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Ebola: What is it? How do people become infected?

Ebola first appeared in 1976. The current outbreak has killed more than 1,300 people, with experts warning it could take six months to bring under control.

AS THE HSE confirms it is carrying out tests on the body of a man found in Donegal to determine whether he died of Ebola, authorities in the west African nation of Liberia said today they were struggling to deal with their dead.

More than 1,350 people have died since March in Guinea, Liberia, Nigeria and Sierra Leone as a result of the disease — the worst outbreak since Ebola’s discovery almost 40 years ago.

So what is Ebola? How is it spread? And how are doctors treating it?

Here’s our brief guide…


Ebola first appeared in 1976 in two simultaneous outbreaks, one in a village near the Ebola River in the Democratic Republic of Congo, and another in Sudan.

It’s precise origins are unknown but fruit bats are considered the most likely hosts, according to research.

Here’s how the World Health Organisation describes it:

Ebola virus disease (EVD) is a severe, often fatal illness, with a case fatality rate of up to 90 per cent. It is one of the world’s most virulent diseases. The infection is transmitted by direct contact with the blood, body fluids and tissues of infected animals or people. Severely ill patients require intensive supportive care. During an outbreak, those at higher risk of infection are health workers, family members and others in close contact with sick people and deceased patients.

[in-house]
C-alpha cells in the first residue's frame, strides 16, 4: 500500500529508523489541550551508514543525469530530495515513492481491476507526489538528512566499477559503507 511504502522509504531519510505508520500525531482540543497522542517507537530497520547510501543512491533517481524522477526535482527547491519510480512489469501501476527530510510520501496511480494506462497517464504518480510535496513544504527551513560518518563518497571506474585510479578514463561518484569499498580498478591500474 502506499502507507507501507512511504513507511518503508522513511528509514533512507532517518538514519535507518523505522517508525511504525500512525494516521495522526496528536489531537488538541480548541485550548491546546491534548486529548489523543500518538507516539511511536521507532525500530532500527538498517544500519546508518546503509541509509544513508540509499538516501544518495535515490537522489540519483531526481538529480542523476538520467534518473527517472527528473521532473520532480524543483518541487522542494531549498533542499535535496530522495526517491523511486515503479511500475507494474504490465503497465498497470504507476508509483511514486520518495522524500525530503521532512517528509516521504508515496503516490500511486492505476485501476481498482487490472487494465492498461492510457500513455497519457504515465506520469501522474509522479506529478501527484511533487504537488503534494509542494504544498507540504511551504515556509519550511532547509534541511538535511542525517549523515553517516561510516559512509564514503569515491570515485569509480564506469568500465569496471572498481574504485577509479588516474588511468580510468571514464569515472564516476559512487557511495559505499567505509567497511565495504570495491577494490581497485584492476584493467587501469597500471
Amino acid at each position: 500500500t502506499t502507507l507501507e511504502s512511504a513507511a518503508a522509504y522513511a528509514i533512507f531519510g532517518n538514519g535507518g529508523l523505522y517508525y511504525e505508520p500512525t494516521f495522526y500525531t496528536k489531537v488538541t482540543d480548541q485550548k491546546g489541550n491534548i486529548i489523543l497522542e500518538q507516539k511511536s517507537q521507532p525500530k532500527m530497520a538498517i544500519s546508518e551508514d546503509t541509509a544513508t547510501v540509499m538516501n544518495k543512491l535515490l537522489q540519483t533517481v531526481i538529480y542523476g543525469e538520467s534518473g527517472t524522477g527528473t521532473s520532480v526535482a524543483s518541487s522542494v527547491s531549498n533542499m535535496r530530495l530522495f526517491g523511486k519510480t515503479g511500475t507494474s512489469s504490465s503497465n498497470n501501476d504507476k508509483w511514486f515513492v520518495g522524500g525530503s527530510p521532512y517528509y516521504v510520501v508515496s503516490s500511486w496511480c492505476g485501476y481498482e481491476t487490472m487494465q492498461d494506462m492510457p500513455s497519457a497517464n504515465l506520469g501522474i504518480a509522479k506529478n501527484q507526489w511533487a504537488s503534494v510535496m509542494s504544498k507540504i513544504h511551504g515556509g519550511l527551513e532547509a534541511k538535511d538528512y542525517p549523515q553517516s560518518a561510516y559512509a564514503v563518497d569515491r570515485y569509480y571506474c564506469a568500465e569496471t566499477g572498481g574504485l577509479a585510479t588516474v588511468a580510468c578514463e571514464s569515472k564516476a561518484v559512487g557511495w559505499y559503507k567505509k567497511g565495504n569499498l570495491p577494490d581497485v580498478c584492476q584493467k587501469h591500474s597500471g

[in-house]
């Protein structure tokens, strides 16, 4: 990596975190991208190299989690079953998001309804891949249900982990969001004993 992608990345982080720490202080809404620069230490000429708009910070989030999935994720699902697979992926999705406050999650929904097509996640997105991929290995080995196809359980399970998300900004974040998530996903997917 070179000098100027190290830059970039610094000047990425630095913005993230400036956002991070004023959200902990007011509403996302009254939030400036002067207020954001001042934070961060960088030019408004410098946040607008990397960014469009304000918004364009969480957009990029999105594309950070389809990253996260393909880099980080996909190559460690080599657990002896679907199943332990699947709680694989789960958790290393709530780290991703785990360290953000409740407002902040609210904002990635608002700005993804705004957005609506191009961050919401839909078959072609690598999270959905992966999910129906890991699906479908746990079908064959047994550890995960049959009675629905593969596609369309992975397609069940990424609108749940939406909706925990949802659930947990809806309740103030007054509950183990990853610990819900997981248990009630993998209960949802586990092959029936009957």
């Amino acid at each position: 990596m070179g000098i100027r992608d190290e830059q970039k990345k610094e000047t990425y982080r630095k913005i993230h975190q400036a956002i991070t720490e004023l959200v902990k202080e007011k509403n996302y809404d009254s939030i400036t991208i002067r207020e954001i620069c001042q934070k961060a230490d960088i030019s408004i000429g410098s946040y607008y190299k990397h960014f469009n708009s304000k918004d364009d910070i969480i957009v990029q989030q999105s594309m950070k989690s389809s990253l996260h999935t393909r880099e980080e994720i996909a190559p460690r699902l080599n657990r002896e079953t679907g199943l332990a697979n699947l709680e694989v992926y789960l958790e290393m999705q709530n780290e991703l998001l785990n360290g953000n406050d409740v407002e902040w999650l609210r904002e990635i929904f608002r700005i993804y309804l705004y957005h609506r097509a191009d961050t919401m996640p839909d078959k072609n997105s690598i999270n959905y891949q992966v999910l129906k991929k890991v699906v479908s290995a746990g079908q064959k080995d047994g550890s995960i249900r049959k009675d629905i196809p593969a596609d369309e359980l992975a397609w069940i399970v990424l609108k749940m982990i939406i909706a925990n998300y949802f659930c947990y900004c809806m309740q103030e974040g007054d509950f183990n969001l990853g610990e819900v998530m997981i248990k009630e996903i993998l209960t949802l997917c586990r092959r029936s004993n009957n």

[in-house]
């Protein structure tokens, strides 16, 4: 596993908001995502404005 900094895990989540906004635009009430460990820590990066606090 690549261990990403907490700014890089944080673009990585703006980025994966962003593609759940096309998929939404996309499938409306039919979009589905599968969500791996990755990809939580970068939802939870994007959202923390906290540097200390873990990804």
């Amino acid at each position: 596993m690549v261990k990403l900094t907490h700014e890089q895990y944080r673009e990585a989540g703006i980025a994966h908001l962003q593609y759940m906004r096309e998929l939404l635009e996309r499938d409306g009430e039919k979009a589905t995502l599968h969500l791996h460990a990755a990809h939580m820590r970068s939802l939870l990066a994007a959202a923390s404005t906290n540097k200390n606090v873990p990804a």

Source: AP/Press Association Images

File photo: Jan 1997… Government veterinarians line up dead monkeys after administering lethal injections at a farm near Manila. More than 600 monkeys in the farm were ordered killed following the discovery of an Ebola virus strain from two of them which were shipped to the US for scientific research. 

What does it do?

The typical signs are a sudden onset of fever, intense weakness, muscle pain, headache and sore throat.

This is followed by diarrhoea, vomiting, impaired liver function — and in some cases internal and external bleeding.